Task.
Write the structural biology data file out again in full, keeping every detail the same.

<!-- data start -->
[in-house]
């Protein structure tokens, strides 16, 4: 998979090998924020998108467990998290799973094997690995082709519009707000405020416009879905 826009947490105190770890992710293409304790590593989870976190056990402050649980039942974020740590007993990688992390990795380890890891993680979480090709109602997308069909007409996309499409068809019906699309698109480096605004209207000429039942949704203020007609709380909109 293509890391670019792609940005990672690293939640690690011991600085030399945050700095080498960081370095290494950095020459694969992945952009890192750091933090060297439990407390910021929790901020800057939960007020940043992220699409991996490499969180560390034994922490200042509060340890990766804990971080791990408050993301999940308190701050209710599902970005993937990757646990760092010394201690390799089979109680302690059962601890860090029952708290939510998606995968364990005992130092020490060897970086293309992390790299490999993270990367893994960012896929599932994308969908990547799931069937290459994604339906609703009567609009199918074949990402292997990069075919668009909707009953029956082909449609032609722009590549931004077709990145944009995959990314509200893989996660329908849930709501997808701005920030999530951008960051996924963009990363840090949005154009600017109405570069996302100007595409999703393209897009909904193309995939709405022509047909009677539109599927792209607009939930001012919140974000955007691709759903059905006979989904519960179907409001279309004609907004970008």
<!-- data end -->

[in-house]
């Protein structure tokens, strides 16, 4: 998979090998924020998108467990998290799973094997690995082709519009707000405020416009879905 826009947490105190770890992710293409304790590593989870976190056990402050649980039942974020740590007993990688992390990795380890890891993680979480090709109602997308069909007409996309499409068809019906699309698109480096605004209207000429039942949704203020007609709380909109 293509890391670019792609940005990672690293939640690690011991600085030399945050700095080498960081370095290494950095020459694969992945952009890192750091933090060297439990407390910021929790901020800057939960007020940043992220699409991996490499969180560390034994922490200042509060340890990766804990971080791990408050993301999940308190701050209710599902970005993937990757646990760092010394201690390799089979109680302690059962601890860090029952708290939510998606995968364990005992130092020490060897970086293309992390790299490999993270990367893994960012896929599932994308969908990547799931069937290459994604339906609703009567609009199918074949990402292997990069075919668009909707009953029956082909449609032609722009590549931004077709990145944009995959990314509200893989996660329908849930709501997808701005920030999530951008960051996924963009990363840090949005154009600017109405570069996302100007595409999703393209897009909904193309995939709405022509047909009677539109599927792209607009939930001012919140974000955007691709759903059905006979989904519960179907409001279309004609907004970008």